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10 Tips for Exploring London on a Budget: A Guide to Affordable Adventures

London is expensive. Here are all of my top affordable things to do in the city, allowing you to make the very most of your budget on your visit to London!


1. Bike or Boat in Hyde Park and Kensington Gardens


Hyde Park is arguably one of the most famous spots in London, and for good reason. 350 acres of greenery smack dab in the middle of London, Hyde Park and Kensington Gardens, separated by "The Serpentine", which is a small lake that lies between them, is a great place to take a stroll and see some sights. Hire a Santander Cycle (costs £2 to rent, and you get your first 30 minutes free) and bike around, looking out for landmarks such as the Peter Pan statue, the Princess Diana memorial, and the always gorgeous Italian Gardens. Alternatively, you can hire a pedalo (paddle boat) for £10 for 30 minutes or £12 for an hour to enjoy the Serpentine from the water.



2. See a Show


No - really! Though tickets to West End shows can be expensive, there are plenty of ways to see incredible theatre at a reduced price in London. The National Theatre offers a limited number of Friday rush tickets for £10, and many of the West End theatres will offer day-of reduced price tickets. And - if you're happy to stand for a production, groundling tickets for a show at Shakespeare's Globe cost only £5.


Not only this, but London boasts some truly amazing off-West end type theatres that offer incredible value for money. Places like The Hampstead Theatre, The Bridge Theatre, or the Southwark Playhouse are great locations to check out for a show.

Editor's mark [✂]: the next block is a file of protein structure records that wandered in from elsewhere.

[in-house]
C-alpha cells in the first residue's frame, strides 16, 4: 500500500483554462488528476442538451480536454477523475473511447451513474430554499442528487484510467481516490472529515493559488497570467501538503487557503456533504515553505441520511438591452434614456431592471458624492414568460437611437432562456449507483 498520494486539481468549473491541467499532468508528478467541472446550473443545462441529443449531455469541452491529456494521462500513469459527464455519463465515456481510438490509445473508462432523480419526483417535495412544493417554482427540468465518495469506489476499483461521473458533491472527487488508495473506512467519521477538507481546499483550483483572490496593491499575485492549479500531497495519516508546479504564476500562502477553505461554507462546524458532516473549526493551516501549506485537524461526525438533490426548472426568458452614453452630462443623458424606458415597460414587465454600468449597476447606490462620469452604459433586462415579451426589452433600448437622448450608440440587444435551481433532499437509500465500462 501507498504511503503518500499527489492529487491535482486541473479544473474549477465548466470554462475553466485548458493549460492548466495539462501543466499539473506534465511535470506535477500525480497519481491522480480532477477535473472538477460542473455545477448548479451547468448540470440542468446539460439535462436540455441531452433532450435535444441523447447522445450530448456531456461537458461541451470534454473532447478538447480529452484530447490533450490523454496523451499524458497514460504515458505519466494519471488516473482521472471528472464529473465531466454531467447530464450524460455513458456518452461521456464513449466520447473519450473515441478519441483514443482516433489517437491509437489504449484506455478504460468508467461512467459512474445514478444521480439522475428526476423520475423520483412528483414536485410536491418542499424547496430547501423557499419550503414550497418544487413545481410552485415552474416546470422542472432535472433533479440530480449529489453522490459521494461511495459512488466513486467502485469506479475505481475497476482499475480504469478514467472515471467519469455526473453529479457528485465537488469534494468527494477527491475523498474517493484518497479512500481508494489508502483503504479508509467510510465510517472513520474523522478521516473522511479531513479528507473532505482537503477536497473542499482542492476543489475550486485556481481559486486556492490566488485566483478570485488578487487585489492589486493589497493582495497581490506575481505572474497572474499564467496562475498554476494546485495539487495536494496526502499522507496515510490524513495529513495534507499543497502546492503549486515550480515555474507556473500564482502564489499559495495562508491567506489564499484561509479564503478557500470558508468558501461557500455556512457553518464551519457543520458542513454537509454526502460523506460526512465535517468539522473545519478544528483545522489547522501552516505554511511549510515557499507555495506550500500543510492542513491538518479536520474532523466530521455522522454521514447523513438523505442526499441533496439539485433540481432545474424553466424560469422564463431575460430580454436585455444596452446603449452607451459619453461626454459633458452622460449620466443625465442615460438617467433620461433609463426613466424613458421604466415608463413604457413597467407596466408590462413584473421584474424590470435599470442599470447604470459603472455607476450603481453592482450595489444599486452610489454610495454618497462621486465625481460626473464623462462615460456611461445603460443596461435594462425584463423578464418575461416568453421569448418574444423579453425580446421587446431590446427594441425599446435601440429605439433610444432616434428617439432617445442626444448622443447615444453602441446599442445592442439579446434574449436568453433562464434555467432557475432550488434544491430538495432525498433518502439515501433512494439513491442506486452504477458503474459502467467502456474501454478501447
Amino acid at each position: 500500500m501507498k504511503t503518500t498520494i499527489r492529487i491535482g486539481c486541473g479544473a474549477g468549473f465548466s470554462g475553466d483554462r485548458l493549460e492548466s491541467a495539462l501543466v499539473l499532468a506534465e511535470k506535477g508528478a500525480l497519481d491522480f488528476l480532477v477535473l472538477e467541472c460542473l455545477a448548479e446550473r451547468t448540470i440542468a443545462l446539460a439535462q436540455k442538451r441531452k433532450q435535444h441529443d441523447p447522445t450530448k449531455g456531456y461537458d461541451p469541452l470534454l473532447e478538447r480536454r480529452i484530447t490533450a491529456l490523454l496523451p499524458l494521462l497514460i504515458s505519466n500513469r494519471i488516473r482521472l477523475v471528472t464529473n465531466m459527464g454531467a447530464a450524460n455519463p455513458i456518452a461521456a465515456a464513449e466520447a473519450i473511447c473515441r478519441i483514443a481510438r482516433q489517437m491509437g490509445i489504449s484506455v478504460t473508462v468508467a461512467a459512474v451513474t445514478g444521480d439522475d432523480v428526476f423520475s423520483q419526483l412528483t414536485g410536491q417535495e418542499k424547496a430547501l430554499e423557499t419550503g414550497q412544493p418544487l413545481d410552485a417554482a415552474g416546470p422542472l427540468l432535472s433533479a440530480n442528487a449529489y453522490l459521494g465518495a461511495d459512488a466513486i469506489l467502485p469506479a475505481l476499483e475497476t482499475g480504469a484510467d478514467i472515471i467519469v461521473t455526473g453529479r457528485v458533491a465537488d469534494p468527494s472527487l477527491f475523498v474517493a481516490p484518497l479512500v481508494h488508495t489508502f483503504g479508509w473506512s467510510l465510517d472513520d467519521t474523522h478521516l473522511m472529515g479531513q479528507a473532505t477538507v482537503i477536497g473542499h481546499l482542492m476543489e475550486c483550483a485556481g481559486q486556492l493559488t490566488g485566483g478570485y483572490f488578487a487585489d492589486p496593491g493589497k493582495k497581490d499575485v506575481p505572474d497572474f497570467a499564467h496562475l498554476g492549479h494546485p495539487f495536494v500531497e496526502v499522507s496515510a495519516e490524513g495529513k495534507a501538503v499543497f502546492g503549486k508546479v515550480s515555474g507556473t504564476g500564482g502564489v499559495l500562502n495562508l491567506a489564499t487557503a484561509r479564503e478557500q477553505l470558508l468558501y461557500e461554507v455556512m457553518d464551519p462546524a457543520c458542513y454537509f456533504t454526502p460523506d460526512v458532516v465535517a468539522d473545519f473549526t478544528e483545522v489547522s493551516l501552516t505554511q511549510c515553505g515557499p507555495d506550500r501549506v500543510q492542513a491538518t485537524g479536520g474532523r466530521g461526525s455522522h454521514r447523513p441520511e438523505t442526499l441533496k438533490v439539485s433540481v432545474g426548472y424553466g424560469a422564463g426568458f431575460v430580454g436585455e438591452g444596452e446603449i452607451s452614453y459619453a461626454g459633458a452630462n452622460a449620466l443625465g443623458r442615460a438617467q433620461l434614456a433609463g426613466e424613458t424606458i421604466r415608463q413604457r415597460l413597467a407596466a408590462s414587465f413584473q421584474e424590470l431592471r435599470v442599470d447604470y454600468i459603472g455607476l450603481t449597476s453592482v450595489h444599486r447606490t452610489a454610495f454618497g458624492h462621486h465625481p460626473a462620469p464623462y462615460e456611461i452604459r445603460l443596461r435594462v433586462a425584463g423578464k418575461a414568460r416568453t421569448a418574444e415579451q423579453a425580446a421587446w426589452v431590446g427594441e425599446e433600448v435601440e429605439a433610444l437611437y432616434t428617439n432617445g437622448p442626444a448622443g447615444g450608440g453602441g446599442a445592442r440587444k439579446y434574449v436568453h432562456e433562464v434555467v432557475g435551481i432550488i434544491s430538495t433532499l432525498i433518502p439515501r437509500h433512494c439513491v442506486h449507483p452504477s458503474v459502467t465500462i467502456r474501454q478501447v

3. Go to a Museum


The majority of museums in London offer FREE entry! From the Tate Modern to the National Portrait Gallery, to the British Museum with its incredible ceiling and the Rosetta's Stone, to my personal favourite, the National History museum, there are so many amazing offerings of art and history and culture in London, and for the most part, they cost nothing to go and see. If you're interested in a specific exhibit at any of these museums, there will likely be an entry charge, but even then I've always found them to be reasonably priced.




4. Eat at the Markets



One of the best ways to discover the local cuisine on a budget is by visiting one of London's many food markets. From the large and internationally famous (Borough Market, Spitalfields, Brick Lane, Portobello Road), to the smaller and (Maltby Street Market, KERB, Broadway Market, Berwick Street), London does markets WELL. It's at these markets that you'll get to see the full extent of the multicultural aspect to London - there are stalls with foods ranging from every country you can imagine. Many markets also have a bakery and greengrocer stalls, so you can get fresh and local groceries here, as well, which is always a cheaper alternative to eating out for every meal.



5. St Paul's Cathedral


While it costs money to visit the cathedral as a visitor (£17 for an adult), St. Paul's allows guests to attend their daily services for free, and with no booking required.